Two book reviews for the 2015 summer reading challenge

I read these two books one after the other and both are set (or partly set) in Afghanistan, so I thought I’d review them both in one blog post. I read The Little Coffee Shop of Kabul for the category “Read a book with the name of a city, state or country in the title”, worth 20 points, and The Kite Runner for the category “Read a book that has been on your TBR list for 2+ years”, worth 10 points.

The Little Coffee Shop of Kabul by Deborah Rodriguez

Little Coffee ShopThe plot: This is the story of a little coffee shop, run by an American expat, and all the people who work and gather there. It’s mostly the story of five women, Sunny – the owner of the café, Halajan – an Afghan woman who works for her and still remembers the days before the Taliban, Isabel – a British journalist on the trail of a risky story, Candace – a wealthy American whose desire to help (and desire for a man) threatens to cloud her good judgement and Yasmina – a young, pregnant woman stolen from her village and then abandoned on the streets, who Sunny takes in. As the group get to know each other, they discover there’s more to each of them than meets the eye and form an unlikely friendship that will change their lives forever. (According to the blurb, said friendship will also change Afghanistan forever but errm, I don’t think so!).

My review. First of all, I have to say this is basically chick lit! Not that there’s necessarily anything wrong with chick lit, but if you were looking for a book that depicts the hardships of life in Afghanistan… this is not it! I mean, it does touch on those aspects (it’s pretty difficult to entirely ignore the fact that the plot takes place in the middle of a war zone!), but even when bad things happen, they never feel particularly shocking or devastating, and all the way through you just know things are going to work out in the end. Of course there’s a romance or two weaving through the plot, and in typical chick-lit fashion, everybody ends up with the right man for them. This is a quick read, perfect for a day at the beach or a rainy day stuck at home. Despite a few interesting elements that come about mainly thanks to the setting, it’s basically a mindless read for those days when you just don’t feel like taxing your brain. 3 stars.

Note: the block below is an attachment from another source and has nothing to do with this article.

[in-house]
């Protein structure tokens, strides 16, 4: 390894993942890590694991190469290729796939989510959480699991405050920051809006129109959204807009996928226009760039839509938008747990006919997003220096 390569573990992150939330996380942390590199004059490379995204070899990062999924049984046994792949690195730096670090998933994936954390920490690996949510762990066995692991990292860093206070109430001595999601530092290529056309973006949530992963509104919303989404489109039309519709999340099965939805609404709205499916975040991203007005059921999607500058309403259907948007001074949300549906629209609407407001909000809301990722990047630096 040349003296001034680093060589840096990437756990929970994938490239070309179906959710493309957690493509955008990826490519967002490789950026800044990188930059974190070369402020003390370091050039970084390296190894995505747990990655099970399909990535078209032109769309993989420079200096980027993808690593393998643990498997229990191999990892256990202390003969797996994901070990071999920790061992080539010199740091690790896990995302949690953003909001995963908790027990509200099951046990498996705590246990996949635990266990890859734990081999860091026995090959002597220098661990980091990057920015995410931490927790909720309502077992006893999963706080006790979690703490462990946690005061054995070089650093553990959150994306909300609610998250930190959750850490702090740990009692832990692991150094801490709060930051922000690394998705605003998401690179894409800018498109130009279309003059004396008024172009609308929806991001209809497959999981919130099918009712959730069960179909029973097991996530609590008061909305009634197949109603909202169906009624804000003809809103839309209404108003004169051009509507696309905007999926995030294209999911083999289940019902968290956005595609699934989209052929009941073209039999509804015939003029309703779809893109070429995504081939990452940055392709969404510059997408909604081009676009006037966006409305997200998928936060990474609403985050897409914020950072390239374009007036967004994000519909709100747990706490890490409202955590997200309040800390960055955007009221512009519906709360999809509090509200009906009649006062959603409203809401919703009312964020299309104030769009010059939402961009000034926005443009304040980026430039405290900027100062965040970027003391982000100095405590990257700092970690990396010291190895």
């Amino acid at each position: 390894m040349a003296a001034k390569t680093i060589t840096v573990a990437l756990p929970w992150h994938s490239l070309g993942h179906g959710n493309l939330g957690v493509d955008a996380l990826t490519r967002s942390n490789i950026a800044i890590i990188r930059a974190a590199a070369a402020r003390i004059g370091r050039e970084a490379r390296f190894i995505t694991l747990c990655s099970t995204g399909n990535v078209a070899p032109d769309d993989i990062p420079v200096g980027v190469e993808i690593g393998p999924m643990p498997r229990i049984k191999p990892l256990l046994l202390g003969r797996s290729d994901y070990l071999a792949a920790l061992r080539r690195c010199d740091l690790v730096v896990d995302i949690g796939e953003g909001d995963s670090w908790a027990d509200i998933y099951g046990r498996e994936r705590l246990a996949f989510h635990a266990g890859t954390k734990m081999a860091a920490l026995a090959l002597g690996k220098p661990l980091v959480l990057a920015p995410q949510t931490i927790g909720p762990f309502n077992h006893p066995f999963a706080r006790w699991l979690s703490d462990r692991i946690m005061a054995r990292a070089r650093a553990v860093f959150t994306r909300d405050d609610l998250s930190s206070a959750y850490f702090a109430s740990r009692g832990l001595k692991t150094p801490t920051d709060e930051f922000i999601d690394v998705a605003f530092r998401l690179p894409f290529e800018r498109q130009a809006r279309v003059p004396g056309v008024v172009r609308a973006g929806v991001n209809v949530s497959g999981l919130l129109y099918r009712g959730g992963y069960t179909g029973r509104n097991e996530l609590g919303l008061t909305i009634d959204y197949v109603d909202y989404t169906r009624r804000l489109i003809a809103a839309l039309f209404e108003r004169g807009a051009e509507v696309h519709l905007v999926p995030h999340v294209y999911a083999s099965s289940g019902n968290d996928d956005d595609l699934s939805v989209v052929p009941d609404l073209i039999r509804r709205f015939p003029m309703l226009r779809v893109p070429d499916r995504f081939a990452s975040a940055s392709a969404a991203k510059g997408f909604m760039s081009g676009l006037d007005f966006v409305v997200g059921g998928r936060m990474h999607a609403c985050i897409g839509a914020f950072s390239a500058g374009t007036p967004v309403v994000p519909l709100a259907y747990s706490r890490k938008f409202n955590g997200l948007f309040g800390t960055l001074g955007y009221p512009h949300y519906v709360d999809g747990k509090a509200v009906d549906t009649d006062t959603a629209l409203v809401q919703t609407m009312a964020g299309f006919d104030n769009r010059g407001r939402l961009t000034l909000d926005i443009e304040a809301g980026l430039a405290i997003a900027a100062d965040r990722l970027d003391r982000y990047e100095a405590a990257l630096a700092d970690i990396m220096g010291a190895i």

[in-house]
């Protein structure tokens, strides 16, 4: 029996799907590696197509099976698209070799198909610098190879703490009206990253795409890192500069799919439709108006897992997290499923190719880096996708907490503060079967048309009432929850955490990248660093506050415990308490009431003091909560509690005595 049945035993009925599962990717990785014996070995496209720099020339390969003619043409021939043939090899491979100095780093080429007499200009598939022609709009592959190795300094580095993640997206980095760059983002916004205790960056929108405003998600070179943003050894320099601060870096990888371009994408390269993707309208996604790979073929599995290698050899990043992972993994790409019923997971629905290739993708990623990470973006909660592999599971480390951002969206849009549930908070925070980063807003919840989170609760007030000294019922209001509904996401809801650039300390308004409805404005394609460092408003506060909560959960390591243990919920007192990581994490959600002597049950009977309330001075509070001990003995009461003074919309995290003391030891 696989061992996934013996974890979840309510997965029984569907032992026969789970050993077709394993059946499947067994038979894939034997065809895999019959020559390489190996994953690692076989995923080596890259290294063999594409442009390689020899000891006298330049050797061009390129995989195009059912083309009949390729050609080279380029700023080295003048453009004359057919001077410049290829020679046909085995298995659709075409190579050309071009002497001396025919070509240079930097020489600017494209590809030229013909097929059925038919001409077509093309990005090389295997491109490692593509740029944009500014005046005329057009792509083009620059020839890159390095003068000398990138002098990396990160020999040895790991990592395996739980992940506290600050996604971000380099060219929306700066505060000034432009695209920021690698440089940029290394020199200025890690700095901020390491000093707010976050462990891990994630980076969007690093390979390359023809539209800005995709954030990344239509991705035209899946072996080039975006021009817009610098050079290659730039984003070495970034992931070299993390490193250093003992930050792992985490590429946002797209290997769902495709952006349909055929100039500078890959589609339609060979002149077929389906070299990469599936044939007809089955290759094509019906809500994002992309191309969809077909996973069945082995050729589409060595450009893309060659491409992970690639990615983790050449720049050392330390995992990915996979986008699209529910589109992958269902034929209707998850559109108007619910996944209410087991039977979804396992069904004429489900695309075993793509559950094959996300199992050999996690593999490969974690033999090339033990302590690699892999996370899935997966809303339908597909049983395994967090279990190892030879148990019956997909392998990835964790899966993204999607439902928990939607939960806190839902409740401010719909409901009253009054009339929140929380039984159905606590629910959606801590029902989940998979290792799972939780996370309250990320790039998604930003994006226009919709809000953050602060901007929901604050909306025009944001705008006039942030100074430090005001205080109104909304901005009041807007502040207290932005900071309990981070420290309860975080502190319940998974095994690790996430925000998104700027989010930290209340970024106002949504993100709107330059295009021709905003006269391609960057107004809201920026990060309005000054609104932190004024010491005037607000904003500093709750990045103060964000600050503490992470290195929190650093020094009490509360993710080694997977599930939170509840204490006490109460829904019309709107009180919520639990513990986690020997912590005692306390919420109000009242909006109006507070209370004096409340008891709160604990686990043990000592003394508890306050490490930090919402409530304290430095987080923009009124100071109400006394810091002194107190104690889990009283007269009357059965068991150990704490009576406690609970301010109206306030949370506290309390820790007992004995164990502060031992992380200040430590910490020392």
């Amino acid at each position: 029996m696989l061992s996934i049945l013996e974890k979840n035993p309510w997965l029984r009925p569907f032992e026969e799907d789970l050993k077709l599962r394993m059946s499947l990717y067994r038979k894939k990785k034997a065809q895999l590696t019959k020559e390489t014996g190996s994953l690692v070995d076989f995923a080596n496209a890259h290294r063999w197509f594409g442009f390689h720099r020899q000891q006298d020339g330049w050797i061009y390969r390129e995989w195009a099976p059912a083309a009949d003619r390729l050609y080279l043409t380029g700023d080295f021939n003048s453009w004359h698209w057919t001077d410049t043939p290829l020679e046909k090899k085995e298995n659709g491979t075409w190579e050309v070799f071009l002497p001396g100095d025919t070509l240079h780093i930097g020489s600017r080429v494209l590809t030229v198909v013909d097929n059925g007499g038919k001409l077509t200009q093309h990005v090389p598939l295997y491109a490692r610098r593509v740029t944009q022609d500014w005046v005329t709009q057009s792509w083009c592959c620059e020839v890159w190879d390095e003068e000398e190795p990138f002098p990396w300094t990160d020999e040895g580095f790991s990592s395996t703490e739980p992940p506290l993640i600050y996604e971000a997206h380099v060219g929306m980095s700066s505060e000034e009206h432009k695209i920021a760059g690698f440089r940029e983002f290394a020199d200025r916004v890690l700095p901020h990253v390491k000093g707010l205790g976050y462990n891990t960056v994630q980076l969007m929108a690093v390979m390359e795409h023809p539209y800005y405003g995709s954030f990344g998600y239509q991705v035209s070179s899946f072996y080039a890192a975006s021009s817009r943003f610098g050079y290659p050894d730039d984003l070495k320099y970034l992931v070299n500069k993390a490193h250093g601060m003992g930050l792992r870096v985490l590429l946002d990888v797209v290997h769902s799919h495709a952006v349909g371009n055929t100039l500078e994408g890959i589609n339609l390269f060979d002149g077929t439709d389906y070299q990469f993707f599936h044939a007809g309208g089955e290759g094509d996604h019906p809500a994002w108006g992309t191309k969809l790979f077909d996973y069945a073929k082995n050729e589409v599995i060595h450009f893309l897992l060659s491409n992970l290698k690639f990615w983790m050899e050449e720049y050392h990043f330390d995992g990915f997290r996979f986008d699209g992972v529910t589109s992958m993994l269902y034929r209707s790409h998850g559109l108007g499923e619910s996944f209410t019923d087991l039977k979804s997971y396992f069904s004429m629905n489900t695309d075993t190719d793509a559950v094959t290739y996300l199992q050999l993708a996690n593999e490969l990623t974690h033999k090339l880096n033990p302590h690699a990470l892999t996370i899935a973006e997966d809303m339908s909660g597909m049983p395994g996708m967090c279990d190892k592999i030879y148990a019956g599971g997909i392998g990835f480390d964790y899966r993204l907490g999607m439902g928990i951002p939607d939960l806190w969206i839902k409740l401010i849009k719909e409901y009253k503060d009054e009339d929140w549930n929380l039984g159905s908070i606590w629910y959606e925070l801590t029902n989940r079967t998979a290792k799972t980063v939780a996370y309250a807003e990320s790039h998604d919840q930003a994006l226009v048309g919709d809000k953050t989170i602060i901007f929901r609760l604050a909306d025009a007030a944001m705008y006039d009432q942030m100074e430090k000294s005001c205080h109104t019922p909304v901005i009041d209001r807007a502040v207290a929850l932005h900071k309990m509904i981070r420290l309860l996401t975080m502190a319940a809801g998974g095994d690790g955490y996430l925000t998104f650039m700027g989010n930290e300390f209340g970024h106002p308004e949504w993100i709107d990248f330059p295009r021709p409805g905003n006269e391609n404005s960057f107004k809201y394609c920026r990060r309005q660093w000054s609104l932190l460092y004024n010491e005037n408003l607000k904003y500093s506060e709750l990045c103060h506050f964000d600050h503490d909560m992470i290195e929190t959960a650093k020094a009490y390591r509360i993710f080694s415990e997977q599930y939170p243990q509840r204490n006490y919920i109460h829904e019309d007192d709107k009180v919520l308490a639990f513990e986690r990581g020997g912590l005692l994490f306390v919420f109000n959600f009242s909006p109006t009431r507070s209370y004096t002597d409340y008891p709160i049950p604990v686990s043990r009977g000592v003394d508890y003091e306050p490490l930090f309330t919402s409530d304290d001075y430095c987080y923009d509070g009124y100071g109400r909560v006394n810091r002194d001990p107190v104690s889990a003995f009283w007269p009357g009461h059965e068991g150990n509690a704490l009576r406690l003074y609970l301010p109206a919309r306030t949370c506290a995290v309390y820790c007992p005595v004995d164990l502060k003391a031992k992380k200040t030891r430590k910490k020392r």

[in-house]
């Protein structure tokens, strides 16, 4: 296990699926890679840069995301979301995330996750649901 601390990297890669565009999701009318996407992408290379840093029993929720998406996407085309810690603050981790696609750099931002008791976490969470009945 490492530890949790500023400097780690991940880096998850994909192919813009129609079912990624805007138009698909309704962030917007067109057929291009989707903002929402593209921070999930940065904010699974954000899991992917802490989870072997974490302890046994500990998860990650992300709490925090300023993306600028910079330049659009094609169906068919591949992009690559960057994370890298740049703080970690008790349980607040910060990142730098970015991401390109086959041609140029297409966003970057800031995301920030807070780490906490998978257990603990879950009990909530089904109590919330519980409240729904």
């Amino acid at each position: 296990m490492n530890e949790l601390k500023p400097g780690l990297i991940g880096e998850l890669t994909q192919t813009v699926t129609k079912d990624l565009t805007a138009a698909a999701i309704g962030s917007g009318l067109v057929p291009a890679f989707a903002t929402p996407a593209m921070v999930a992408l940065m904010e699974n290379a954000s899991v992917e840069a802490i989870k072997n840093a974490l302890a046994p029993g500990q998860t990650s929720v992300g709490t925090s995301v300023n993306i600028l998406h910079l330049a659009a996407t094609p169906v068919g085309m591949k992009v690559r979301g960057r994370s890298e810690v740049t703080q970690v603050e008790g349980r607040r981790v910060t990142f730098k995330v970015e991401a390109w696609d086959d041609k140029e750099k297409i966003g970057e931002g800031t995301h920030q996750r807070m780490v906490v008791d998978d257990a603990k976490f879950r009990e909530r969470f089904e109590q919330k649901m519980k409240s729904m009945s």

The Kite Runner by Khaled Hosseini

The Kite RunnerThe plot: This is the story of two boys growing up together in pre-Taliban Afghanistan. Amir is the spoiled son of a rich man, Hassan is the son of a loyal servant. Despite that, the two boys are best friends. The year the boys are 12, Amir is desperate to win the local kite-fighting tournament, and Hassan promises to help him. But neither of the boys can predict what will happen to Hassan that afternoon, an event that will shatter their lives. later, after the Russians invade, Amir and his father flee to America, and Amir realises that one day he will have to return to Afghanistan to find the one thing his new life cannot grant him:redemption.

My review. This is a surprisingly easy read, in the sense that you can get through it fairly quickly, once you’ve got used to the author’s style of writing. But in terms of subject matter, it’s tough. There are a number graphic scenes of war and violence, including rape (so don’t read it if such things are likely to upset you!). I spent most of the book wanting to sake the narrator, Amir. He’s a spoiled, selfish daddy’s boy and a coward. Yes, he was a child during the main events of the book and can in no way be blamed for his cowardice, but even before that he was jealous, self-centred and spoiled. And even when he does the right thing in the end, I felt as if he was doing it more for the sake of purging his own feelings of guilt than for the right reasons, to save a child.He does redeem himself but I still don’t find him very likeable. Having said that, I did like the book. It’s very different to the kind of thing I normally read and, while disturbing at times,  I think we all need to have our eyes opened about the things that go on in the world. However, I didn’t love the book like 99% of reviewers seem to have. 3 stars.

So there you have it. One location, two very different stories. I would say both are worth a read, depending on your own personal preferences, but I probably won’t read either of them a second time.